> If all peers decided to attempt a connection with every other peer just to

> know what pieces they have, it'd be a massive bandwidth killer.

Every peer already knows what it's availability number is. Why can't it report that number to the seed (or seeds) it's connected to?

If each peer for a given torrent was reporting an availability higher than 2 to me (a seeder) then I can stop seeding and know that the availability will still be higher than 1 for those peers.

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The only way to know the availability is to know what pieces the peer has. Why doesn't it report availability? Because it's redundant when the have bitfield needs to be sent as well anyway. Why doesn't every peer send to every seed? Because once again, it's a waste of overhead.

Peer DL is described in the user manual -- it's an estimate of the peer's download speed based on what pieces the peer tells µTorrent it just received.

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> The only way to know the availability is to know what pieces the peer has.

Or I could ask the peer what his availability number is (or he could tell me). He's already telling me his dl speed (why do I want to know that?).

> Why doesn't every peer send to every seed?

> Because once again, it's a waste of overhead.

Seeds are being told the dl speed of the peers. Isin't that a waste of overhead?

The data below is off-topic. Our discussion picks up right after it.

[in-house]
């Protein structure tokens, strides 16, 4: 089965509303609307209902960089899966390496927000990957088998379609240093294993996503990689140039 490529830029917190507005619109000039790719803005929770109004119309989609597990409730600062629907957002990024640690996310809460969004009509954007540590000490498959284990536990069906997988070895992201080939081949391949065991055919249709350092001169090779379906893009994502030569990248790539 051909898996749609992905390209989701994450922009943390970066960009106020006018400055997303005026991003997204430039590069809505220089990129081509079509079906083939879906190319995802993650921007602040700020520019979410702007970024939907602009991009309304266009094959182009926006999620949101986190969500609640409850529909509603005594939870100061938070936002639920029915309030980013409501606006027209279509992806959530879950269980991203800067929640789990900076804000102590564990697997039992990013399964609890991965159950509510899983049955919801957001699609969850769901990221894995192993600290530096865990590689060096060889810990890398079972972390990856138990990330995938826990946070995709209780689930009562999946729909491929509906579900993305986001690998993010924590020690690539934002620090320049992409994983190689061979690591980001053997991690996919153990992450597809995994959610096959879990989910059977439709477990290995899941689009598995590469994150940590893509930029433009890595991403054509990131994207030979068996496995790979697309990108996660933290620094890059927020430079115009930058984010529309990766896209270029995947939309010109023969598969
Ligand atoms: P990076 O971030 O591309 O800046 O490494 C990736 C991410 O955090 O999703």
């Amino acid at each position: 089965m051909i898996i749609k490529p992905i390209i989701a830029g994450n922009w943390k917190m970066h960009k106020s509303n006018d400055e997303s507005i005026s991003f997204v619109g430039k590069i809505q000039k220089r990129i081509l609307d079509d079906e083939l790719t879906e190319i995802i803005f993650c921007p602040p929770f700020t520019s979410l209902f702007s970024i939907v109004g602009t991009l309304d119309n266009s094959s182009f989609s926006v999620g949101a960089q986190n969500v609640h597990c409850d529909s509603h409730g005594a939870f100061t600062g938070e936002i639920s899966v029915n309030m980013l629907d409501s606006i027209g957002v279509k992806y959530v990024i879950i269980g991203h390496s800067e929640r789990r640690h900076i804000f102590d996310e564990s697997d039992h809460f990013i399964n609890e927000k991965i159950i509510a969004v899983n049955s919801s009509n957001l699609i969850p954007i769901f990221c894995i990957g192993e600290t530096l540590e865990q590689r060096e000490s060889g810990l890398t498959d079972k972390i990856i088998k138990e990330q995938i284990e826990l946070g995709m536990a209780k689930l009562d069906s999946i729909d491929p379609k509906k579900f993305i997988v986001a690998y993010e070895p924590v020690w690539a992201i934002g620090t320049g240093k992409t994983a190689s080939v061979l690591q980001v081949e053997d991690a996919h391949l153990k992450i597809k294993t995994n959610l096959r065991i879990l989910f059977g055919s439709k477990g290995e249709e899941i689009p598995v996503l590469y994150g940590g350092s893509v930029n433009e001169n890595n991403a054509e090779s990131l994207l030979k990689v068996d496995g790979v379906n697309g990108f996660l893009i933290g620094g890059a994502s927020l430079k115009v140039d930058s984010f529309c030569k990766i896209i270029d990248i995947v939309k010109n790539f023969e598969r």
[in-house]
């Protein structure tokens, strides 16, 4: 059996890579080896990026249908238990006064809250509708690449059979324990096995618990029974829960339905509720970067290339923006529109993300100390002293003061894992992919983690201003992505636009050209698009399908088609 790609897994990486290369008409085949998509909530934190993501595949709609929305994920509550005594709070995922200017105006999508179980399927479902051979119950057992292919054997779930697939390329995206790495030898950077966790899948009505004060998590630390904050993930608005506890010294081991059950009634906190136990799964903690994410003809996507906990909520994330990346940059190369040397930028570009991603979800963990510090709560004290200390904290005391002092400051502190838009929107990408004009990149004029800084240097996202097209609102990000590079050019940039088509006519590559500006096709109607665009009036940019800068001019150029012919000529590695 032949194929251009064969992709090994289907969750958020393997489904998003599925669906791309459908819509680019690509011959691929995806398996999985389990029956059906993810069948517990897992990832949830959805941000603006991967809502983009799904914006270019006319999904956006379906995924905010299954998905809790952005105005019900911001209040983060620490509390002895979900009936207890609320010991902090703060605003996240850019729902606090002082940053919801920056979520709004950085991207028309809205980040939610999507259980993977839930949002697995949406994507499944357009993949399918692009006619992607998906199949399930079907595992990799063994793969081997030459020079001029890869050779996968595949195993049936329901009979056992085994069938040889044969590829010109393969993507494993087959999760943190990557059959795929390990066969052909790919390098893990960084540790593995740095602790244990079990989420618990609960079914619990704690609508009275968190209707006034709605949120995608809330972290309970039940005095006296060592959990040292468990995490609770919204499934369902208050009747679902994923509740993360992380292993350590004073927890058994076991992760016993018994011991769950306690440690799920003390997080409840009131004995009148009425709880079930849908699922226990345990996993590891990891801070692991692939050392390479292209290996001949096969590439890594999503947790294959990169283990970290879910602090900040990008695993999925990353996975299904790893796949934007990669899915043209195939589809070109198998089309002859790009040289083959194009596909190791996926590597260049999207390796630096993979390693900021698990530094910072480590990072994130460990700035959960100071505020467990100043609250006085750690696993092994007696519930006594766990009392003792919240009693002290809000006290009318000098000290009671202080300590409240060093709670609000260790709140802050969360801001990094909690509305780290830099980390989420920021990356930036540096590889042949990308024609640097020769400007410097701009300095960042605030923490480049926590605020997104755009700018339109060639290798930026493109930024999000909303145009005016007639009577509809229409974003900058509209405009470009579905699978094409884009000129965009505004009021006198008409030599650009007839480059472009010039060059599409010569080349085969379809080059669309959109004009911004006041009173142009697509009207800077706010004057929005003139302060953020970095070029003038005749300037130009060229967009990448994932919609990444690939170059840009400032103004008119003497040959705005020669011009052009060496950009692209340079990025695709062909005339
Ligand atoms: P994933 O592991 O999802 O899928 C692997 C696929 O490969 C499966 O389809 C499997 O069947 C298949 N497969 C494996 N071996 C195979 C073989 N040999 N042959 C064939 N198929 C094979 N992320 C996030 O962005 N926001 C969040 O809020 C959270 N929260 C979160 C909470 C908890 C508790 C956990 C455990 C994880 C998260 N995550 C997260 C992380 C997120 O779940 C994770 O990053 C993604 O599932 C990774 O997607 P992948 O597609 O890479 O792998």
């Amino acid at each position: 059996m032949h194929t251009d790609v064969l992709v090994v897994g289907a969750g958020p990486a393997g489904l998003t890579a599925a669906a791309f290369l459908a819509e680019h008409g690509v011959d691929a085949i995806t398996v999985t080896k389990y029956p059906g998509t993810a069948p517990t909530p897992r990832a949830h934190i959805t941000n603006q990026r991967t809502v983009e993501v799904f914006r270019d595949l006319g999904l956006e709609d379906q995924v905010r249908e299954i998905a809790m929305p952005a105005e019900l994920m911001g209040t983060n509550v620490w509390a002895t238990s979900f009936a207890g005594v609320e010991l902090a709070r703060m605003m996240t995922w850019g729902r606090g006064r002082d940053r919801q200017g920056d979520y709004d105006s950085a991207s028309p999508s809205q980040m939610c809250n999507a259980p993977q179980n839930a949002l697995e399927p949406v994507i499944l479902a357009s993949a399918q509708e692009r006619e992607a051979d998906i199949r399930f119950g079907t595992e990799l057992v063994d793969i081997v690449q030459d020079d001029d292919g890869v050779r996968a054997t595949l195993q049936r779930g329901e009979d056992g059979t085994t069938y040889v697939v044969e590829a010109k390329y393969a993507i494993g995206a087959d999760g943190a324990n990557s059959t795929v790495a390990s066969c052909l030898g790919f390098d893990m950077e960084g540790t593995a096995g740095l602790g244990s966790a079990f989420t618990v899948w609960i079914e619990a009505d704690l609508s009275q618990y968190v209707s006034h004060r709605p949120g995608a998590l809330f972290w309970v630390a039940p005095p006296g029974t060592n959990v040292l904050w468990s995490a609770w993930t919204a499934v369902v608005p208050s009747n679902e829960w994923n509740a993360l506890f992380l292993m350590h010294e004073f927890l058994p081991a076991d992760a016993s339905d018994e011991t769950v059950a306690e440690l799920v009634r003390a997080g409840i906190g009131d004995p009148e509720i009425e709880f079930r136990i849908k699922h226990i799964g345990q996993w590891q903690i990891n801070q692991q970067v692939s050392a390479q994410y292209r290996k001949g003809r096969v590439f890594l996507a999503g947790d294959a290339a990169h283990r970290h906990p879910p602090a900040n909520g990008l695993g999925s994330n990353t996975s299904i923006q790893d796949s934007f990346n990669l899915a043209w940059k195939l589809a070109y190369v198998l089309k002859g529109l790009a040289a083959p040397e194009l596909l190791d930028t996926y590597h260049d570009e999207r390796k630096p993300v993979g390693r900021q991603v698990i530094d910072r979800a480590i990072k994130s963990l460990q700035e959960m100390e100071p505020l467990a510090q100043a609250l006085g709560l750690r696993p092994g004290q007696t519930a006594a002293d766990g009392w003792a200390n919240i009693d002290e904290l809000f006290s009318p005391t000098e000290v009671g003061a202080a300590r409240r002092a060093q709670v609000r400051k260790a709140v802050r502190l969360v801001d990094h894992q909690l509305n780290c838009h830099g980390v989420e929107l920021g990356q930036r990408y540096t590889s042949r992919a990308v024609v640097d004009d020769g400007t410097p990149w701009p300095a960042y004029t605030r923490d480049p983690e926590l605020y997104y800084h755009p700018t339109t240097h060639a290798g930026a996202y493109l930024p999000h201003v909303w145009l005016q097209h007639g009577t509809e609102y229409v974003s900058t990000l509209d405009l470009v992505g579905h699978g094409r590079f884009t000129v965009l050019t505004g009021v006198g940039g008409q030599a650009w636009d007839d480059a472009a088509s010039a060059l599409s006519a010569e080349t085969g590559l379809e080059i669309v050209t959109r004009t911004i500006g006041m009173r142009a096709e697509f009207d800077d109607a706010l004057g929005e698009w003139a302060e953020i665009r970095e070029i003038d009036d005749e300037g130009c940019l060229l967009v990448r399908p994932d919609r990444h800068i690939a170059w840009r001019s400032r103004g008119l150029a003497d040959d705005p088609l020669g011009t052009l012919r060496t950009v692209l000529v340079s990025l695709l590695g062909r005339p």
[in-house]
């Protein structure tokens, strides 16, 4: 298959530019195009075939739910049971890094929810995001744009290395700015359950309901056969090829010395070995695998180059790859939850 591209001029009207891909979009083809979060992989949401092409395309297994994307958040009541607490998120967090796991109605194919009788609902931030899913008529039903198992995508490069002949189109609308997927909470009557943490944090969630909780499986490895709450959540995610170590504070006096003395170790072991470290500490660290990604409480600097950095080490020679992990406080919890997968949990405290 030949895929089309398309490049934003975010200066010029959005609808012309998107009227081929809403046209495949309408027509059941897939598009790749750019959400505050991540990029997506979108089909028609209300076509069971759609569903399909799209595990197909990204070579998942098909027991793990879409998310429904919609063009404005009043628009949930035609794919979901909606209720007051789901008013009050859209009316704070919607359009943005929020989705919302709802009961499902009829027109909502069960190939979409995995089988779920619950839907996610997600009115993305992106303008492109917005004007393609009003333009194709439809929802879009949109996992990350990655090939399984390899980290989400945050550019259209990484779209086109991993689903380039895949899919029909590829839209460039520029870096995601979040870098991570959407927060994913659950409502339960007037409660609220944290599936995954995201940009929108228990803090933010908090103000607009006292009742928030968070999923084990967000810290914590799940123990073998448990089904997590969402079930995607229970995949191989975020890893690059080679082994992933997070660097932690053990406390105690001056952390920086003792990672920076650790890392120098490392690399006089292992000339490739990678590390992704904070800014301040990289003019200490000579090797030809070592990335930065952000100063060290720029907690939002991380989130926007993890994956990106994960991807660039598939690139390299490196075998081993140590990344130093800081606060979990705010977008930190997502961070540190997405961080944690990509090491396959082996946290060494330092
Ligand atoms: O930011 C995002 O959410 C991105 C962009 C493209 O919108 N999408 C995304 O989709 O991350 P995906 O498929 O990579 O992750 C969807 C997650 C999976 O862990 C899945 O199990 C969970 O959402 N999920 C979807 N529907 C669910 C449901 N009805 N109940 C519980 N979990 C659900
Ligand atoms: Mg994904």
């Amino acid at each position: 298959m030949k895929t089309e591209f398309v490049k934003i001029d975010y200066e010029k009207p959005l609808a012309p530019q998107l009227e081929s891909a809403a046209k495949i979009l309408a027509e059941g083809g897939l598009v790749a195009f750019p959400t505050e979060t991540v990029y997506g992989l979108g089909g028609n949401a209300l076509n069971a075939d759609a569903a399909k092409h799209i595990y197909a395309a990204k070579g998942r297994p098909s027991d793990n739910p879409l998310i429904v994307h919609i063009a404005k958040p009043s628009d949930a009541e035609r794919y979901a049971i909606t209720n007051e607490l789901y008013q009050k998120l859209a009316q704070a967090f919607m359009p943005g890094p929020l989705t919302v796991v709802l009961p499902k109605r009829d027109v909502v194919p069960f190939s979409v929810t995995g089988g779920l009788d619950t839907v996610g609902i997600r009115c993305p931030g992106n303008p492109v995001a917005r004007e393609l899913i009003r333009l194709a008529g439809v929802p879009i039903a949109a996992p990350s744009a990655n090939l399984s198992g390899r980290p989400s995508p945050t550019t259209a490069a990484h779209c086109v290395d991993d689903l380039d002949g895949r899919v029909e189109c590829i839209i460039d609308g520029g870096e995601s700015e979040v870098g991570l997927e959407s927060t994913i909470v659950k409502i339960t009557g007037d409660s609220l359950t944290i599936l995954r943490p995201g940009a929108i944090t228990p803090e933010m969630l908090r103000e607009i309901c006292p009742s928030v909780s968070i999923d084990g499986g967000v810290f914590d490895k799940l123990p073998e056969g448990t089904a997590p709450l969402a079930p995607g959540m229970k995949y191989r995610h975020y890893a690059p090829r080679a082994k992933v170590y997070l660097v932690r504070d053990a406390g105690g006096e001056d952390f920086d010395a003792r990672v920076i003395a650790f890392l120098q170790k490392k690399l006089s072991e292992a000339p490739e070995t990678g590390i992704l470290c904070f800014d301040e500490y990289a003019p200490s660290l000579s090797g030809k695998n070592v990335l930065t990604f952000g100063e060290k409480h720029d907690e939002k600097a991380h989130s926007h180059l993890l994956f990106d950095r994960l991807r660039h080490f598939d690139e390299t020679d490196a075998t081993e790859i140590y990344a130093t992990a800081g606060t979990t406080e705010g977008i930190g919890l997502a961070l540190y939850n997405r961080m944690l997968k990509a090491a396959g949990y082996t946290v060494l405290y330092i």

It's more useful for a seed to know the peer availability rather the peer dl speed.

A few bytes each second sent to each seed would be enough to know each peer availability.

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Because it's redundant when the have bitfield needs to be sent as well anyway.

Peer DL is ... an estimate of the peer's download speed based on what pieces the peer tells µTorrent it just received.

The Peer DL column is already a part of standard peer communication, and only occurs with peers you're already connected to.

You're asking to find out what every single peer's current availability is: extra unnecessary overhead, and impossible if you don't know every single peer in the swarm (and you rarely do).

You're saying that Peer DL is extra information sent by peers: wrong, it's extrapolated from data given for other reasons.

Edit: Why do you think peers don't tell each other when they leave the swarm? Because you don't know every single peer in the swarm, so it's a waste of your time to tell only a subset of the peers that you're disconnecting, and have the other uncontacted subset continue to attempt to connect to you anyway.

This is the same exact problem with what you're suggesting: asking for availability from the peers in your peer cache doesn't tell you information about the whole swarm. Just because you see a seed doesn't necessarily mean the other peers know of the seed. Just because you don't see a seed doesn't mean a seed isn't there.

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> You're asking to find out what every single peer's